Skyler Eno, 7, shares a moment with Chester Fire Chief Rich Antoine during Chester Academy's Mix it Up luncheon held at the school on Nov. 15.

CHESTER | Getting a bit mixed up at school proved to be a lesson in learning for students at Chester Academy last week.

Students in grades one through four participated in a "Mix It Up At Lunch" day last week. Students spent their lunchtime period "mixed in" with others they might not normally socialize or sit with | a lesson in tolerance and getting along, which school staffers said was working very nicely.

This simple call to action to promote respect and tolerance is part of a national initiative to help close the divisions that might occur in a school setting — most likely in a cafeteria during lunch time.

"A cafeteria can be a very threatening place," said Chester Academy director of guidance Susan Buck. "The idea is to sit in places where they normally do not sit."

By mixing up the students, Buck said it's a way to get the children to meet new friends, talk about things, learn likes and dislikes, and find common ground on interests and experiences.

Guests from the community were also invited to the mixed-up lunch to share their own ideas about how to get along and meet some new friends.

When students arrived at lunch on the special mixed-up day, they had to find their name on the table, showing their assigned seating arrangement for the day. Colorful cups on the table had sticks inside with notes attached, offering some sample questions students could ask each other. Questions like "What's your favorite movie?" or "Who is your favorite superhero?" helped break some of the ice of unfamiliarity.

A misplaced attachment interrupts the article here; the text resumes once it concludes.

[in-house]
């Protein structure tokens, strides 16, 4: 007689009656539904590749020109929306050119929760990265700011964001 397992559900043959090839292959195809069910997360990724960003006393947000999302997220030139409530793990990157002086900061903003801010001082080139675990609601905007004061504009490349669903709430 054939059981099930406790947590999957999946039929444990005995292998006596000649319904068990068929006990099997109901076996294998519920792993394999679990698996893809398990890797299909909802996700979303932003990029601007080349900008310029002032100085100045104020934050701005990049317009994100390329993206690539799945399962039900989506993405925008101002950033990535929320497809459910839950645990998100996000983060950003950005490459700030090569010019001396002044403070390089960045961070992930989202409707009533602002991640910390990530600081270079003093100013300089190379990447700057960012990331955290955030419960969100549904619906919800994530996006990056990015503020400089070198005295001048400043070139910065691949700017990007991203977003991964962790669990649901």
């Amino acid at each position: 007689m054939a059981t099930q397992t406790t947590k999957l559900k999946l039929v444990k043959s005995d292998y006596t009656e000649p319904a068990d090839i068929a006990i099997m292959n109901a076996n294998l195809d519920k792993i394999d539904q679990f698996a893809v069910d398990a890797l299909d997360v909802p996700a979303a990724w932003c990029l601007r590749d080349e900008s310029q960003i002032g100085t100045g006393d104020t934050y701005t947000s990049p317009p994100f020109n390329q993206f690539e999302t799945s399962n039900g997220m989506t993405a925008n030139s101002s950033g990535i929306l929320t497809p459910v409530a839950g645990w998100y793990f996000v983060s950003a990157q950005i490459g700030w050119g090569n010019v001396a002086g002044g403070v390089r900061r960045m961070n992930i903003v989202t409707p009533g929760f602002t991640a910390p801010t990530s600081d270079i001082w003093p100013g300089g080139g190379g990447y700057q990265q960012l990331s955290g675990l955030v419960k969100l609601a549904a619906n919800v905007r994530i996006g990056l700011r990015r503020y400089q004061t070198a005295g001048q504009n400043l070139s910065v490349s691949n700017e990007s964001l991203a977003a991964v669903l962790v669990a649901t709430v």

Teachers also prepared the students during classroom time before the lunch event took place to make them aware of what they were being asked to do.

School guidance staffer Barbara Sofield said the exercise was working well, and noted many in the community who stopped by to be part of the mixed-up lunch day.

"We have the fire chief and a lot of others, some retired teachers," she said. "It's giving lessons in tolerance and how we're all different."

Second-grader Matt Watson was busy at his table figuring out whom he knew already and who was becoming a brand new friend.

"I know you, I know you, I saw you," he said as he pointed his finger at each boy sitting in his group.

Skyler Eno, 7, was busy snuggling up to Chester Fire Chief Rich Antoine, who was surrounded by a table of giggling girls who were happy to have a town official as their new friend.

At a nearby table, Gen Rowell, a retired office staffer in the Chester School District, said she was having fun being part of her mixed-up lunch, and didn't mind all the loud chatter where she was seated. She said she enjoyed telling the children about her years working at the Chester School and said she had known many of the students' parents when they were Chester students years ago.

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